Theresa Kachindamoto presides over an annulment ceremony (Courtesy of Marie Claire/Charlie Shoemaker)
Three of the four girls with their ingenious invention. (Credit:














Tell you what: Don’t wait for Hollywood to depict what is amazing and wonderful and special about Africa. Get to traveling, reading, clicking, or talking to people from the continent. You will very quickly find that Wakanda is only hidden because the rest of the world CHOOSES to not see. Most of all, subscribe to our blog for inspiration!

So perhaps you want to learn more now? Check out any of these online vehicles and they’ll take you through real-life Wakanda!
@monrovia_african_popup_shop on IG
@everydayafrica on IG
@akon on IG

By the way, tell them all that sent you.


Let’s chat! What are some ways you celebrate African pride? Do you agree with the discussion above? What resonated with you from the movie?  Comment below.


Join the discussion and tell us your opinion.

Senyenswa Tor Snorwlor Wowhen (Sno)reply
April 21, 2018 at 1:04 am

WAKANDA FOREVER! I am truly bless to experience a sliver of what Reesee has so eloquently described above. She has successfully brought to the fore our “Wakanda Experiences”. The tapestry of African pride and influence transcends race and geography for those who are willing to see…”through their Wakanda eye”. 🙂

April 21, 2018 at 9:11 am
– In reply to: Senyenswa Tor Snorwlor Wowhen (Sno)

Wakanda forevahhhhhhhhh!

Williemae Sawyerreply
April 21, 2018 at 8:36 am

THIS was an amazing article!! I miss the innocence of growing up in Africa until it was shattered by war. From the bottom of my heart, THANK YOU for starting this blog!! Congratulations again sis!!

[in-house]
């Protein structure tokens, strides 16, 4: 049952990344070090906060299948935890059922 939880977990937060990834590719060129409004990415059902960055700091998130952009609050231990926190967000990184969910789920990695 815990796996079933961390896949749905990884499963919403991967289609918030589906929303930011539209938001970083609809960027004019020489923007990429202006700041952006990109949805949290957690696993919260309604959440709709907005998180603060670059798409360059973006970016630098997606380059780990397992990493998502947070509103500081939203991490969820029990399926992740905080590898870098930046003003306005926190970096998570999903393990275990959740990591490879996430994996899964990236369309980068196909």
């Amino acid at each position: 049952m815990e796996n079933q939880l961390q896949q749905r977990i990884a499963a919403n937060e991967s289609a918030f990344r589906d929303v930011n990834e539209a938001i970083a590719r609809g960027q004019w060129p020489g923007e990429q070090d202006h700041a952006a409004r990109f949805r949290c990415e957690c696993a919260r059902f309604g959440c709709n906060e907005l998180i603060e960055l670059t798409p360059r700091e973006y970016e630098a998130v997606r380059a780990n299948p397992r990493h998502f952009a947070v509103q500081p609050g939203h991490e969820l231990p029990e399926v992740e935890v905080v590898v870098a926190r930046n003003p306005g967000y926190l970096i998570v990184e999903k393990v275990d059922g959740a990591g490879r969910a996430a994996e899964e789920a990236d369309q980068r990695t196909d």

April 21, 2018 at 9:11 am
– In reply to: Williemae Sawyer

Oh yes, childhood memories are invaluable! I am happy that someone from my childhood is following this journey as ell.

Buffy Joseph-Fredericksreply
April 21, 2018 at 2:19 pm

Beautifully put, and an important reminder. There are too many powerful Queens walking with heads hung low. We are a beautiful people, strong and resilient. We are taking back the reins and changing the damn narrative. WAKANDA: yesterday, today and forever!!!!

April 21, 2018 at 4:20 pm
– In reply to: Buffy Joseph-Fredericks

Yesterday, today, and they FOREVAHHHH!

Clarence Madisonreply
April 24, 2018 at 2:43 pm

Well written piece that reminds me of the responsibility we have as Africans living in the diaspora to inculcate our kids about the royalty from whence we come. I will make sure my kids read this piece and will share it with my friends. Great job and continue this good work Cerise.

April 24, 2018 at 5:37 pm
– In reply to: Clarence Madison

Thank you so much. We have to teach our kids their heritage. I appreciate your time!

Francis Gibsonreply
April 24, 2018 at 9:41 pm

Love it. Very enlightening.